China to conduct South China Sea military exercises
China said on Tuesday it will conduct military exercises in the South China Sea this week, just days after complaining that a U.S. aircraft carrier group had sailed through the disputed waters.
China to conduct South China Sea military exercises – A notice issued by the country’s Maritime Safety Administration prohibited entry into a portion of waters in the Gulf of Tonkin to the west of the Leizhou Peninsula in southwestern China from January 27 to January 30, but did not include details on when the drills would take place or on their scale, al Jazeera reported.
The USS Theodore Roosevelt led a group of ships into the South China Sea on Saturday to promote “freedom of the seas,” the U.S. military said, days after Joe Biden began his term as president.
China claims sovereignty over the entire sea based on its historic “nine-dash line” and has been increasingly assertive in recent years, building military bases on rocky outcrops and deploying its coastguard and maritime militia. The waters are also claimed by the littoral states – Vietnam, Malaysia, the Philippines, and Brunei – as well as Taiwan – and have become another flashpoint in the testy bilateral relationship between Beijing and Washington as the U.S. military has stepped up activities in the sea.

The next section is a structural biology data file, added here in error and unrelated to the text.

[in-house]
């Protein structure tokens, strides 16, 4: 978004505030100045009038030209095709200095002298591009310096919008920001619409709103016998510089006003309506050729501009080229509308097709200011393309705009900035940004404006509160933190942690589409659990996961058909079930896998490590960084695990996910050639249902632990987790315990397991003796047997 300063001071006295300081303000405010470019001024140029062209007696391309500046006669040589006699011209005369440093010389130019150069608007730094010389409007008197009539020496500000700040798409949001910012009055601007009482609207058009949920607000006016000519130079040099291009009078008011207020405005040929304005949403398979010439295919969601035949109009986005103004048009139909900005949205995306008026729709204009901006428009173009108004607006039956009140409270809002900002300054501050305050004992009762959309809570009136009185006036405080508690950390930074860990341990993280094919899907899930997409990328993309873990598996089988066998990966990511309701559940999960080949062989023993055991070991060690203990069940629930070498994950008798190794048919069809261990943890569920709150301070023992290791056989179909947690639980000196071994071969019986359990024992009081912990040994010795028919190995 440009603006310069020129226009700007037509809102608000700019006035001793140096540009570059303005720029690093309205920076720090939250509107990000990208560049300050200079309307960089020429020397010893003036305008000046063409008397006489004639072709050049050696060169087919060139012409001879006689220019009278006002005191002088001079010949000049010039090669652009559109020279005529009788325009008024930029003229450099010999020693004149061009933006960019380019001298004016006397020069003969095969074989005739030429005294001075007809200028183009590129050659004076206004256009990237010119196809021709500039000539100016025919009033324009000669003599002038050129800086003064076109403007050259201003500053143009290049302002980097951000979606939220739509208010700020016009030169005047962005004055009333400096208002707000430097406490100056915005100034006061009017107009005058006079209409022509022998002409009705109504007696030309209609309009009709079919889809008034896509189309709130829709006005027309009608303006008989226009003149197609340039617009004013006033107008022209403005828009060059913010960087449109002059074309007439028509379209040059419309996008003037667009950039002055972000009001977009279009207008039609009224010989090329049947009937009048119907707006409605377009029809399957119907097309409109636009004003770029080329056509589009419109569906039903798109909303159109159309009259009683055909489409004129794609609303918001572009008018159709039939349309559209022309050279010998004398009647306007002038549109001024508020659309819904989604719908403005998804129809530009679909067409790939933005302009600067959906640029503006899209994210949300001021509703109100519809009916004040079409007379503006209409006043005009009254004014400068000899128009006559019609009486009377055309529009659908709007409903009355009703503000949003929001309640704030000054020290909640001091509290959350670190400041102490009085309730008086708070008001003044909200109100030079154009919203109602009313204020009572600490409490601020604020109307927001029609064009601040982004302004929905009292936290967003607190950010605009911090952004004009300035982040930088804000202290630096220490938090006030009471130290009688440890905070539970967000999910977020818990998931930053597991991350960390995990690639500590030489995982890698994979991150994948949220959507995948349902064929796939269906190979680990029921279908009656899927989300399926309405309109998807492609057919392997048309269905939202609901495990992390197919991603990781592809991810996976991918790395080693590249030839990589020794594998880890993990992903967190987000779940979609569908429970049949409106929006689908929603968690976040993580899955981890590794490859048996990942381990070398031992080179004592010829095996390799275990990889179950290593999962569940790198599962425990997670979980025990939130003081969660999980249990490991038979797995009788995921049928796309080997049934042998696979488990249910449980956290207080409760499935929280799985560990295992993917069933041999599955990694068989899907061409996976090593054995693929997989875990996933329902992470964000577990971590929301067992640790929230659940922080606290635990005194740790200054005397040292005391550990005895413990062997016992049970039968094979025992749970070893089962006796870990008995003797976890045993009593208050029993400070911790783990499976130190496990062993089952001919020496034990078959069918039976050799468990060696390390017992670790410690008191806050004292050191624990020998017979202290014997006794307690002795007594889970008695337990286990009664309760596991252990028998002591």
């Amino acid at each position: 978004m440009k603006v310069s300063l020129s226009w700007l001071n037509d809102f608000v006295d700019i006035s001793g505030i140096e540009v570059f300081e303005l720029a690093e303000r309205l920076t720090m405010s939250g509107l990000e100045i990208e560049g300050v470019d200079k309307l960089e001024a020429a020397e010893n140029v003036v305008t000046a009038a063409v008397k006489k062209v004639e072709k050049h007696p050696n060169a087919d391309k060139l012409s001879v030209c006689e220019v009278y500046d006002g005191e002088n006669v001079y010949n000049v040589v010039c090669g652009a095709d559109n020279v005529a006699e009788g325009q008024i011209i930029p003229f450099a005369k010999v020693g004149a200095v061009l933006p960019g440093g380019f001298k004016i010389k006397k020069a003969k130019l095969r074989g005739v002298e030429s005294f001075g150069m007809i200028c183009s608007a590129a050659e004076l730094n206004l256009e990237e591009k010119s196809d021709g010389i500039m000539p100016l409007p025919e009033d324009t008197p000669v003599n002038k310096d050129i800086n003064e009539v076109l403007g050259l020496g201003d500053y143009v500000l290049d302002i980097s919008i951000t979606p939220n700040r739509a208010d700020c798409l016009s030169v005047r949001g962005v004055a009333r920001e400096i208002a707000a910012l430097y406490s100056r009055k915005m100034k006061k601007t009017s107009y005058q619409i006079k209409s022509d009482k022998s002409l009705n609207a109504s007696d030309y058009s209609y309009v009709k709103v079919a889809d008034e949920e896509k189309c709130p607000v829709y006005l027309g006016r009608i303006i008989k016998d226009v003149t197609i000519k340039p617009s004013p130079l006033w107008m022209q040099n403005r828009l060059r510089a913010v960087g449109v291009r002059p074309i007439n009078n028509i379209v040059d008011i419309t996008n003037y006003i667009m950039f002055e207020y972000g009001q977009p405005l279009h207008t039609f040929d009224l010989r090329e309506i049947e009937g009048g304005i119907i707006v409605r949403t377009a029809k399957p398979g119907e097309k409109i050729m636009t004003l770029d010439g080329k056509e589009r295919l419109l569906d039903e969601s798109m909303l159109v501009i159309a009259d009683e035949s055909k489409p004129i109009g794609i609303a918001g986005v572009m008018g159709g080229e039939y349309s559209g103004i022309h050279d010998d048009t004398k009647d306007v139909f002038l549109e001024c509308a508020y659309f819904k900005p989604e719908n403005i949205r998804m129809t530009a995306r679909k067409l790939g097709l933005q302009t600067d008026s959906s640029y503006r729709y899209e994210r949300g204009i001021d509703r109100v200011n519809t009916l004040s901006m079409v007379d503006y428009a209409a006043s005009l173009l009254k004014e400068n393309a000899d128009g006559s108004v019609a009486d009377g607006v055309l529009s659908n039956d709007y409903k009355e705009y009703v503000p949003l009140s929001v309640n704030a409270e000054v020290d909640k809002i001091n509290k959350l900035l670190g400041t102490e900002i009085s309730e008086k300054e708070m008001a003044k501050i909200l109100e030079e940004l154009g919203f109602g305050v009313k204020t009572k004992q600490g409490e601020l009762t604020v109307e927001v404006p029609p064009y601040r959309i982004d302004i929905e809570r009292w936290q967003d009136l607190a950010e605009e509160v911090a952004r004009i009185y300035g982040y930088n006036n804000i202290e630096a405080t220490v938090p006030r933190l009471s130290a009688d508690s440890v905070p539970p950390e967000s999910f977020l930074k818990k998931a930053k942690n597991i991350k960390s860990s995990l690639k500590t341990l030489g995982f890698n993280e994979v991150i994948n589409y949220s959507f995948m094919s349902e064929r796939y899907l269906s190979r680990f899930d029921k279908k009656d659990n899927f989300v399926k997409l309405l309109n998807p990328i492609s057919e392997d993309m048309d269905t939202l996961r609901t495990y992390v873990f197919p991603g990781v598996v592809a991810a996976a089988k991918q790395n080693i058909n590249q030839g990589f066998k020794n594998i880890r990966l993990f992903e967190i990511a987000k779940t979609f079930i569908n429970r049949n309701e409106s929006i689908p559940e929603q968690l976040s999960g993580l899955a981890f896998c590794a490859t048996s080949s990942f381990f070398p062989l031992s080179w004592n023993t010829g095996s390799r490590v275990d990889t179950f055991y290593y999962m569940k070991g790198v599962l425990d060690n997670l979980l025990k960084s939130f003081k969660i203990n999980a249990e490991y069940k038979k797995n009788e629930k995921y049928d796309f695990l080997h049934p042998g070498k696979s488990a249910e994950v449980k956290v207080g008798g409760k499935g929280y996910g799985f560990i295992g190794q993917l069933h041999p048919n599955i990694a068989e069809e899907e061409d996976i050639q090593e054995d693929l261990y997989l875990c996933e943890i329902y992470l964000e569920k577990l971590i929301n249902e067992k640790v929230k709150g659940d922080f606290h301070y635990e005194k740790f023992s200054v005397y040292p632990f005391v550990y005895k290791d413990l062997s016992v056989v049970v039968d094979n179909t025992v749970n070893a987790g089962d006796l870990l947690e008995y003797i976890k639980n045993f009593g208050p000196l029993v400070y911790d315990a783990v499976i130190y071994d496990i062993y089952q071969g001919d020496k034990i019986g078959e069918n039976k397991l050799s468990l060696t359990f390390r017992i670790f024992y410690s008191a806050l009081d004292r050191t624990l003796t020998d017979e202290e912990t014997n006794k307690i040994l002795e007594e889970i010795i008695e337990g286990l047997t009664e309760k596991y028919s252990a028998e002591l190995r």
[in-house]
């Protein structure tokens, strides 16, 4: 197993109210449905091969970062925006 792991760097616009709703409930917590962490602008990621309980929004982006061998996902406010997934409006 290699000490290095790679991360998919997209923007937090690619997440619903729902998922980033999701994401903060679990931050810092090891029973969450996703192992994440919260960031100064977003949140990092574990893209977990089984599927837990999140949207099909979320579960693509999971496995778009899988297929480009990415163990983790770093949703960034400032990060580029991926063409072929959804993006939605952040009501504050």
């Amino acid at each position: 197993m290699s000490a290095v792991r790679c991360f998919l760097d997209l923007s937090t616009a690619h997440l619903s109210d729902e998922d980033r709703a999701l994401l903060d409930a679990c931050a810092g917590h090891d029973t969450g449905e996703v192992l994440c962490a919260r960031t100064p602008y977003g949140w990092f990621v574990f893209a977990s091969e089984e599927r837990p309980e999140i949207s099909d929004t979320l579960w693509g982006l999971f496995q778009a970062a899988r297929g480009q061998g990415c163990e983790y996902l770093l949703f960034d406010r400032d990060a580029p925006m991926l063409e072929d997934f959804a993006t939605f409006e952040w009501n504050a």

China on Monday complained that U.S. action to “flex its muscles” was not conducive to peace and stability in the region.
Meanwhile, Chinese President Xi Jinping has warned global leaders against starting a “new Cold War” and urged unity in the face of the coronavirus pandemic.
“To build small cliques or start a new Cold War, to reject, threaten or intimidate others … will only push the world into division,” said Xi at an all-virtual Davos forum on Monday.
The words appeared to be aimed at U.S. President Joe Biden’s plans to revitalize global alliances to counter China’s growing influence. Biden, busy handling several urgent domestic crises, did not participate at Davos and tasked U.S. climate envoy John Kerry with representing Washington.
In a swipe at moves targeting China launched by the previous U.S. administration under Donald Trump, Xi said the confrontation “will always end up harming every nation’s interests and sacrificing people’s welfare”.
Xi, making his first appearance at the forum since his vigorous defence of free trade and globalization in an address in Davos in 2017, advocated multilateralism as the way out of current challenges in a roughly 25-minute speech.